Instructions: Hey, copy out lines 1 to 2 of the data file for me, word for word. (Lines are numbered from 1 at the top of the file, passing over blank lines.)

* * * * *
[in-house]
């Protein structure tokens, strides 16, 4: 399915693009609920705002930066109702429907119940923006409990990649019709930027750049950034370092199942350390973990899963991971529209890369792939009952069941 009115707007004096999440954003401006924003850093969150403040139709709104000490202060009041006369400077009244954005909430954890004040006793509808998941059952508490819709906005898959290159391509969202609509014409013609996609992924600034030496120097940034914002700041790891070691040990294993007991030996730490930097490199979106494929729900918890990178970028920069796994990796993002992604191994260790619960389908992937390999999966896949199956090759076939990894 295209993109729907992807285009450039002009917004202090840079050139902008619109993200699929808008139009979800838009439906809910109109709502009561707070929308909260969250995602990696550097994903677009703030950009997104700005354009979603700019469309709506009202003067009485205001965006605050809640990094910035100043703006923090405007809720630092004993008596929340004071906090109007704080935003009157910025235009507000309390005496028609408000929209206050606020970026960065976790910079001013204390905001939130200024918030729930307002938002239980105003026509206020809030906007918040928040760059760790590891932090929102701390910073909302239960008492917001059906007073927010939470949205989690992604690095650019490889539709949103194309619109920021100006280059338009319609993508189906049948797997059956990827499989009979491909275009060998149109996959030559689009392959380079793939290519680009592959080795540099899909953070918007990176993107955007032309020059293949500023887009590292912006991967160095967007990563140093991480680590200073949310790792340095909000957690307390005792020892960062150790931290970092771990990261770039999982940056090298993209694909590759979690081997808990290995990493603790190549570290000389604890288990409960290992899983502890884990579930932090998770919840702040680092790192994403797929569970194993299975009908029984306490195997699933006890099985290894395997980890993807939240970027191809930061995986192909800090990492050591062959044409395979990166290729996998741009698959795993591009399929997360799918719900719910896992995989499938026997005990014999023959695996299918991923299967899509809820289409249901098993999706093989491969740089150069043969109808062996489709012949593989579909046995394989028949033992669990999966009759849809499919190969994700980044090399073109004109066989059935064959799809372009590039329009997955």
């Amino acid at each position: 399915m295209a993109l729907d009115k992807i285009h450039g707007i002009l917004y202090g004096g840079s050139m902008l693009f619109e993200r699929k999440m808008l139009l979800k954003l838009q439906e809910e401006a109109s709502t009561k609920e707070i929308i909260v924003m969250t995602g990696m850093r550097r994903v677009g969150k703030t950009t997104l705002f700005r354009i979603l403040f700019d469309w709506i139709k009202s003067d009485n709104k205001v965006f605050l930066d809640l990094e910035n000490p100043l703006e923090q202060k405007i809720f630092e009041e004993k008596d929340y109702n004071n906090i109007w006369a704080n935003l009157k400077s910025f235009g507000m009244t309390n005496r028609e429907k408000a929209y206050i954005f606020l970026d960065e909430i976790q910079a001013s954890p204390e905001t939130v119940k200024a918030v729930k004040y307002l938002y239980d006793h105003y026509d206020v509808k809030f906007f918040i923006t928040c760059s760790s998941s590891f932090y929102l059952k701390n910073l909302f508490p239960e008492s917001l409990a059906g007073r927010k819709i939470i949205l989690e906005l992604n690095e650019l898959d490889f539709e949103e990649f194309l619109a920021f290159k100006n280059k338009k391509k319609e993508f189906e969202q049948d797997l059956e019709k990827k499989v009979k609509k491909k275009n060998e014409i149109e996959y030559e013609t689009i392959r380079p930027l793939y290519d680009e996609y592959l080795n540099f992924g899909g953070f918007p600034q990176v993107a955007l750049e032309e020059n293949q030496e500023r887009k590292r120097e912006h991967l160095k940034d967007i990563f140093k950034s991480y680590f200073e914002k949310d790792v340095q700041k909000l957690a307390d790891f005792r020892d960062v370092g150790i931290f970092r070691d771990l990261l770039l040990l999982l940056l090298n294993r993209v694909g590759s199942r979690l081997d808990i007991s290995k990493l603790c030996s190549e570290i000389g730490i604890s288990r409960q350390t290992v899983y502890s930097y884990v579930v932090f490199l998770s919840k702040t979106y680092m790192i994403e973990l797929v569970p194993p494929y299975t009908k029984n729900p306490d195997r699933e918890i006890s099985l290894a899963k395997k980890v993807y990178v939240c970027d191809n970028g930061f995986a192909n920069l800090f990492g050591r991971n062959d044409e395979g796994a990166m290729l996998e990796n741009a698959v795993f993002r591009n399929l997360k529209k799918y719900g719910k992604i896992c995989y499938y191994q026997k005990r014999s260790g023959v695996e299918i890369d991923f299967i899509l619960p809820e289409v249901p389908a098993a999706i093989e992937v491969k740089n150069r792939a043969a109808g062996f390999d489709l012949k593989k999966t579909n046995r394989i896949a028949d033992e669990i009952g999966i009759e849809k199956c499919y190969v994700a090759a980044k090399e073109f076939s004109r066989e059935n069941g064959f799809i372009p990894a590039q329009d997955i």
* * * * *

[in-house]
């Protein structure tokens, strides 16, 4: 399915693009609920705002930066109702429907119940923006409990990649019709930027750049950034370092199942350390973990899963991971529209890369792939009952069941 009115707007004096999440954003401006924003850093969150403040139709709104000490202060009041006369400077009244954005909430954890004040006793509808998941059952508490819709906005898959290159391509969202609509014409013609996609992924600034030496120097940034914002700041790891070691040990294993007991030996730490930097490199979106494929729900918890990178970028920069796994990796993002992604191994260790619960389908992937390999999966896949199956090759076939990894 295209993109729907992807285009450039002009917004202090840079050139902008619109993200699929808008139009979800838009439906809910109109709502009561707070929308909260969250995602990696550097994903677009703030950009997104700005354009979603700019469309709506009202003067009485205001965006605050809640990094910035100043703006923090405007809720630092004993008596929340004071906090109007704080935003009157910025235009507000309390005496028609408000929209206050606020970026960065976790910079001013204390905001939130200024918030729930307002938002239980105003026509206020809030906007918040928040760059760790590891932090929102701390910073909302239960008492917001059906007073927010939470949205989690992604690095650019490889539709949103194309619109920021100006280059338009319609993508189906049948797997059956990827499989009979491909275009060998149109996959030559689009392959380079793939290519680009592959080795540099899909953070918007990176993107955007032309020059293949500023887009590292912006991967160095967007990563140093991480680590200073949310790792340095909000957690307390005792020892960062150790931290970092771990990261770039999982940056090298993209694909590759979690081997808990290995990493603790190549570290000389604890288990409960290992899983502890884990579930932090998770919840702040680092790192994403797929569970194993299975009908029984306490195997699933006890099985290894395997980890993807939240970027191809930061995986192909800090990492050591062959044409395979990166290729996998741009698959795993591009399929997360799918719900719910896992995989499938026997005990014999023959695996299918991923299967899509809820289409249901098993999706093989491969740089150069043969109808062996489709012949593989579909046995394989028949033992669990999966009759849809499919190969994700980044090399073109004109066989059935064959799809372009590039329009997955």